The Lodge at Gulf State Park isn’t your average hotel. Located in the heart of a public recreation area on the Gulf of Mexico with two miles of beaches, The Lodge is a stunning example of a development that promotes environmental and economic sustainability.
Take a quick look at the hotel website, and you’ll find over a dozen sustainability initiatives related to the building and operation of The Lodge.
15% percent of the building materials used were recycled, and 70 – 75% of the construction waste was recycled and didn’t end up in a landfill.
The buildings that make up The Lodge have been designed to reduce energy usage by 32 percent and interior water use by 35 percent compared to typical facilities of the same size. This reduction in energy usage is accomplished via passive cooling techniques like building orientation and wood screens to filter sunlight. Additionally, condensation from the HVAC system is collected and recycled to replace the water in the pool, 2,000 gallons a day on average.
The hotel was a project that was years in the making and not without its challenges and controversies. Environmentalists were quick to oppose the building of the 350-room Hilton branded lodge when it was first proposed, mainly because settlement money from the 2010 Deepwater Horizon oil spill was being used to fund the project. Tye Warren, a developer who directed the $140 million enhancement of Gulf State Park, saw the potential for a symbiotic relationship between economic and environmental interests.
“This project was unique in that the funding for the project was meant to restore the environment and the economy that was damaged by the Deepwater Horizon oil spill,” Warren said. “Some people only heard the environment word and some people only heard the economic word, but as a legal matter, those two things had to coexist. I think one of the most enjoyable outcomes of this project is to be able to point to specific examples of how those things are not in conflict.”
Warren explained that if they had spent all $140 million on creating public access amenities, there wouldn’t be a system in place to fund long-term maintenance. “Many of these trails are made of wood and elevated to respect the ecosystem that sits below them. They will need to be replaced after about 7 to 10 years,” he said. “The Lodge was built to be the economic fountain to stabilize the whole park.” Once The Lodge makes enough money to support itself, any additional money made goes to the 6,150-acre park.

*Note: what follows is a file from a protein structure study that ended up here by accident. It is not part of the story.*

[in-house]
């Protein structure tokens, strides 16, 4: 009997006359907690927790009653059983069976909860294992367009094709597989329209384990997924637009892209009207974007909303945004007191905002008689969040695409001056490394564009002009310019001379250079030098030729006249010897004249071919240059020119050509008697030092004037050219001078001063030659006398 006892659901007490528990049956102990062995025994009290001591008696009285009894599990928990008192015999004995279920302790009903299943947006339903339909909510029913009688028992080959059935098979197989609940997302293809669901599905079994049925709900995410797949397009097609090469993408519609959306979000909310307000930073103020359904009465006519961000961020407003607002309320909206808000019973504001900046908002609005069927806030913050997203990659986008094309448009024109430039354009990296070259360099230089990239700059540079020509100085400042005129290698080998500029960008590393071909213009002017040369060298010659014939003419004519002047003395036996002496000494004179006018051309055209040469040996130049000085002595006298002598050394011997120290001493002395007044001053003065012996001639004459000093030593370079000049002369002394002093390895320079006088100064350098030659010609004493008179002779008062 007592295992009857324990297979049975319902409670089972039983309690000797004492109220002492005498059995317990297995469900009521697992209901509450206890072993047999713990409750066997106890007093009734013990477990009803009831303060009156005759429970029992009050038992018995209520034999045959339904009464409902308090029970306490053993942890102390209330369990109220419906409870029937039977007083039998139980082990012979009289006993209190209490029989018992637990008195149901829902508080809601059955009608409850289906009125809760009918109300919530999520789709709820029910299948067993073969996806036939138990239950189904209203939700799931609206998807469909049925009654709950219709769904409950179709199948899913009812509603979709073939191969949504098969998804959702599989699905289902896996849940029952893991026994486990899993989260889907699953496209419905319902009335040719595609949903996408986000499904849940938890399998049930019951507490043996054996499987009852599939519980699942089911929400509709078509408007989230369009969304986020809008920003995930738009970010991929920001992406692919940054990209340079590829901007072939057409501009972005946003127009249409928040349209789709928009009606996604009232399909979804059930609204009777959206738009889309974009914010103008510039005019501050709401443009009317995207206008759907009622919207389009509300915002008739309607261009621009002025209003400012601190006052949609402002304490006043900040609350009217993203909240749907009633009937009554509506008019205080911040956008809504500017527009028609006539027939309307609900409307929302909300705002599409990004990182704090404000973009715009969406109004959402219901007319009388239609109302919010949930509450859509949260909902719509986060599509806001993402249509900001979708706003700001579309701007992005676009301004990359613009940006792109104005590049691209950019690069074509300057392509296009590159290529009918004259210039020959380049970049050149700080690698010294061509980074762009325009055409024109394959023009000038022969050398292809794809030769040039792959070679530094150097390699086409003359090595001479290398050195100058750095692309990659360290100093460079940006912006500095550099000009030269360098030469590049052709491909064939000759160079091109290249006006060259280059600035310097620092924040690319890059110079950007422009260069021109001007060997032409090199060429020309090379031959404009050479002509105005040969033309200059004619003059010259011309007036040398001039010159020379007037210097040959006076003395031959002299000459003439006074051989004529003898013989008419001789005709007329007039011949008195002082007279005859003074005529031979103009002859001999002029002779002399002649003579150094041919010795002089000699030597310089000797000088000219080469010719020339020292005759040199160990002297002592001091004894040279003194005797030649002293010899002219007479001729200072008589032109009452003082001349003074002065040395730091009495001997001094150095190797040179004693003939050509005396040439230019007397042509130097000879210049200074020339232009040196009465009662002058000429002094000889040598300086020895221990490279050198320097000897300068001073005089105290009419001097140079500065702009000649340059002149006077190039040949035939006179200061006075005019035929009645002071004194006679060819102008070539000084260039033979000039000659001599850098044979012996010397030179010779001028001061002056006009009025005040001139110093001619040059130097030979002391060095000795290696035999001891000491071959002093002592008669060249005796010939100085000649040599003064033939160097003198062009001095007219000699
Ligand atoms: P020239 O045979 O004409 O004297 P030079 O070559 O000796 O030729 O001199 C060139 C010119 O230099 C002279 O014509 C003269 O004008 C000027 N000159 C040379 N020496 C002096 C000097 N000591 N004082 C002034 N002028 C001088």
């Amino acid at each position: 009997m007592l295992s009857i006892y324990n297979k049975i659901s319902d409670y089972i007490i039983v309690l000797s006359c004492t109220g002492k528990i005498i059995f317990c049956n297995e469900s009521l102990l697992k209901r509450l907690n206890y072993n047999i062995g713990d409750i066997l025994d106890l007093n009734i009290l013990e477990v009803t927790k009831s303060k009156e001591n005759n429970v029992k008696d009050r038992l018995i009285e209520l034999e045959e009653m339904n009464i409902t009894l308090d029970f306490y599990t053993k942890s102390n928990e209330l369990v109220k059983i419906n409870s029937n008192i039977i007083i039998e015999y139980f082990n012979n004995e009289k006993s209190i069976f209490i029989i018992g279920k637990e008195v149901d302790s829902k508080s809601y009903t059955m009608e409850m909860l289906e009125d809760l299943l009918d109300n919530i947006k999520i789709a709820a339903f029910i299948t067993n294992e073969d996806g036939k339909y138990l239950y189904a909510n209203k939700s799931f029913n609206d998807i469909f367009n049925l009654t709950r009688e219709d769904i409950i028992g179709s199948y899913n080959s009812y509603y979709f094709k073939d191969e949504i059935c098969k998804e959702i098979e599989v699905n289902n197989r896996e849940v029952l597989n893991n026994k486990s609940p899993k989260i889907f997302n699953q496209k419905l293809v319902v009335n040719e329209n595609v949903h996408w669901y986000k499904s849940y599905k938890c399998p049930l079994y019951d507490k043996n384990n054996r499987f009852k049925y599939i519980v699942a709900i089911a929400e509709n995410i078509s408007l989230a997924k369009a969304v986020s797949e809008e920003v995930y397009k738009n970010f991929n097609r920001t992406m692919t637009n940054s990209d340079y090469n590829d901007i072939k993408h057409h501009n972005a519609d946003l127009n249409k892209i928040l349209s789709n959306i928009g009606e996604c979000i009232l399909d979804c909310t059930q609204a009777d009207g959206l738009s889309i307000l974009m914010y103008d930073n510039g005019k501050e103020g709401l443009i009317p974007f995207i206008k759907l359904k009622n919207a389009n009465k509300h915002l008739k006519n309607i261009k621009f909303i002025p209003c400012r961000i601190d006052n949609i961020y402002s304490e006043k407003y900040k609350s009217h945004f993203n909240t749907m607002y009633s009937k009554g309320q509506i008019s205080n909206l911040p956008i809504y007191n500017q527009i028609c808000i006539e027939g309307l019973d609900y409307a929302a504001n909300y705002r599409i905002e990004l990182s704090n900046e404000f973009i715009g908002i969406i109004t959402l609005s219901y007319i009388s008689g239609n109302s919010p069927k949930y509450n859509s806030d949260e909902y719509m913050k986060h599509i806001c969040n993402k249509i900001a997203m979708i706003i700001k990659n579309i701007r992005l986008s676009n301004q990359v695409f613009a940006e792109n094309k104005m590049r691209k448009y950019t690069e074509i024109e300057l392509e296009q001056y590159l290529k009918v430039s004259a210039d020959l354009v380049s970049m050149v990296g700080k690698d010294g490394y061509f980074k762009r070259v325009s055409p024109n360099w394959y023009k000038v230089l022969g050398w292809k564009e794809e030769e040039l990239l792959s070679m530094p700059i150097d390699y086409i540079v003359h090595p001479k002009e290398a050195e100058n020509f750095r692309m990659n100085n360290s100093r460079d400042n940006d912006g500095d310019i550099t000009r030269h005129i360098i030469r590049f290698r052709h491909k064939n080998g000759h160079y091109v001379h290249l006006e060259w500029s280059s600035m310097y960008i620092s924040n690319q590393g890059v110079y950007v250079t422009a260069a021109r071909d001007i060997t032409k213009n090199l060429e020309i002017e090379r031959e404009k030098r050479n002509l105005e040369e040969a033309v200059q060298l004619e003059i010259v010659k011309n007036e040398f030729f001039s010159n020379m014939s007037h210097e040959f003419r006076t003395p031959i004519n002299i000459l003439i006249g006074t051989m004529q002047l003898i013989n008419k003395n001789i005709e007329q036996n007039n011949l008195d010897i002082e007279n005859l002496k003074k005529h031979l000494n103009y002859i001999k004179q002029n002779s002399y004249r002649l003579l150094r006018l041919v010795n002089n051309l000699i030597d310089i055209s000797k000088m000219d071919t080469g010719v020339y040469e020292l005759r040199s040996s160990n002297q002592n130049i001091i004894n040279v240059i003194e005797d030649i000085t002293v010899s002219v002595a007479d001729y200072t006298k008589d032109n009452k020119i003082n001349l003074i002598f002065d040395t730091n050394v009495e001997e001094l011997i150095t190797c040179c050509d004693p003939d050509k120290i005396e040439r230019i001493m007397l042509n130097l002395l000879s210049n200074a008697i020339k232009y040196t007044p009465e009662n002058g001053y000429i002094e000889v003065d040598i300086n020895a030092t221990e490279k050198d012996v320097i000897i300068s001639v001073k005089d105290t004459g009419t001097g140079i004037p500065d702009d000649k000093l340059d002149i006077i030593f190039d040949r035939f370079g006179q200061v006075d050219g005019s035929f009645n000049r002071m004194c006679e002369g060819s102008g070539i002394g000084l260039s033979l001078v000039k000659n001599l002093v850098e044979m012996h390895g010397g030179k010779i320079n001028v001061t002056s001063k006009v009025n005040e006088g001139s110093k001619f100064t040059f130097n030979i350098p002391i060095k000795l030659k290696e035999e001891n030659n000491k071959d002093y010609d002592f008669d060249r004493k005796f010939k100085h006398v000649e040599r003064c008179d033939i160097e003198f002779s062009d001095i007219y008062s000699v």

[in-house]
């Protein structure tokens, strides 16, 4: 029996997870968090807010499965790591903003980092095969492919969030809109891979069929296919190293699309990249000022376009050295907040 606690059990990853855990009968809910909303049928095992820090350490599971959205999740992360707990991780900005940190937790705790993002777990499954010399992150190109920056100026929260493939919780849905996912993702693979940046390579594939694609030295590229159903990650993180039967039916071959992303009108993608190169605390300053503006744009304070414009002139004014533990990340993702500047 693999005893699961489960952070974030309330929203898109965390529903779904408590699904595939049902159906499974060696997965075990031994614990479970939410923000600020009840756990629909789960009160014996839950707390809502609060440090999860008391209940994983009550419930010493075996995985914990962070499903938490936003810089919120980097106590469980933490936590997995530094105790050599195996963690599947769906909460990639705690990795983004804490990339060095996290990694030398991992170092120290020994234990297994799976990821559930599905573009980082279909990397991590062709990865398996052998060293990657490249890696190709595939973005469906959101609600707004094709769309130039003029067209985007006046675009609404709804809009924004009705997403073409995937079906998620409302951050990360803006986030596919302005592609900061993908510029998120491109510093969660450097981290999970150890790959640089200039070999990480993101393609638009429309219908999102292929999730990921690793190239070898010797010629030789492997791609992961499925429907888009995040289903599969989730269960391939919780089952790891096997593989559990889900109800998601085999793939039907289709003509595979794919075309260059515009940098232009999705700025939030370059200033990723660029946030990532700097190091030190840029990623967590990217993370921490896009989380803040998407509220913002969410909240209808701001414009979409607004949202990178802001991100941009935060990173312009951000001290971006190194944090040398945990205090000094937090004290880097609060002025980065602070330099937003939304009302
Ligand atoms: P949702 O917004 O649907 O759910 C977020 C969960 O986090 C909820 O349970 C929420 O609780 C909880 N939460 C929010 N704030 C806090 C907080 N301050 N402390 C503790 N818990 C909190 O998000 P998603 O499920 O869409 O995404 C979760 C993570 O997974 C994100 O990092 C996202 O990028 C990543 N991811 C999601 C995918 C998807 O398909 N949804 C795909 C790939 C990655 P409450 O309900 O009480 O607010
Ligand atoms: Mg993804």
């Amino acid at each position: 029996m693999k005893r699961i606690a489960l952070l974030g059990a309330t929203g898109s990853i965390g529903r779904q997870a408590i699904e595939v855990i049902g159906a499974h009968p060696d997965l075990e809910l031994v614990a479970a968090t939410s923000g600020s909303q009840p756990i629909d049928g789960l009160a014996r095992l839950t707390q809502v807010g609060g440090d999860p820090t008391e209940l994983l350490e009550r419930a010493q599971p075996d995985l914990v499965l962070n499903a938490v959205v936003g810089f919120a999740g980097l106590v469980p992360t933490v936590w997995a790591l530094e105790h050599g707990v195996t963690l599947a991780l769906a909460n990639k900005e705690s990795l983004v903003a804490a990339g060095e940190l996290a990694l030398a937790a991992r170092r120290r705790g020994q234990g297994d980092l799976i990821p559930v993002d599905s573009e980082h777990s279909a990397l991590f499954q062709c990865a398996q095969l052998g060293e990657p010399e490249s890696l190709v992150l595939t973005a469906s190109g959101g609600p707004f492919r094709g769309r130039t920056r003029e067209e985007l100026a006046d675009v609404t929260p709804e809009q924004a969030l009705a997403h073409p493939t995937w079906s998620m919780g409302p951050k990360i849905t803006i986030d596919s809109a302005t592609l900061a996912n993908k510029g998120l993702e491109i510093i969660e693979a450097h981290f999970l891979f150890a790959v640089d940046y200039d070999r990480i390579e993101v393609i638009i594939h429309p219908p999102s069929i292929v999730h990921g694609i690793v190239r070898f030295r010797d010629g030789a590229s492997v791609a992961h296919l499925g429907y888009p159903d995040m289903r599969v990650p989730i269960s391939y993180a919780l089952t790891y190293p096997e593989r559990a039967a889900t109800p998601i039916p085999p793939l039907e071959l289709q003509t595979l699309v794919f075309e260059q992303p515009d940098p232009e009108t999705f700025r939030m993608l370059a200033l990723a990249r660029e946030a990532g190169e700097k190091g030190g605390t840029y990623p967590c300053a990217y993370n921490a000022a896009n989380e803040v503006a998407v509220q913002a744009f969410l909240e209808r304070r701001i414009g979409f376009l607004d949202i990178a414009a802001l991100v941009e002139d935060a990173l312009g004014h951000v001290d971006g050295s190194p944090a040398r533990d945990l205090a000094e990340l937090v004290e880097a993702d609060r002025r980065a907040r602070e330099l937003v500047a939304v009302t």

Since its official opening in November 2018, The Lodge has generated enough income to fund new bathrooms at the Lake Shelby picnic area located across the street from The Lodge.
The revenue generated by the lodge also invested in a free tram that runs through the park, a free bike share, a dog park, and a playground that cost almost $300,000 to build.
“All of these improvements came from a fountain that some people viewed as an economic enemy. The thought that it was taking something away from the public access part or the environment part,” Warren said. “But now, because of the revenue The Lodge generates to support the park, we’re set up to be able to do things like help with dune restoration and so much more.”
The multimillion-dollar enhancement of Gulf State Park was a massive undertaking that was made possible by the Alabama Department of Conservation and Natural Resources, and The University of Alabama Center for Economic Development, and the state of Alabama, which owns the park.
Warren was honored to have the opportunity to lead the project and feels that the end result exceeded expectations. “I’m really proud of the team that put it into place and the hundreds of people that rallied around the vision to make it become a reality.”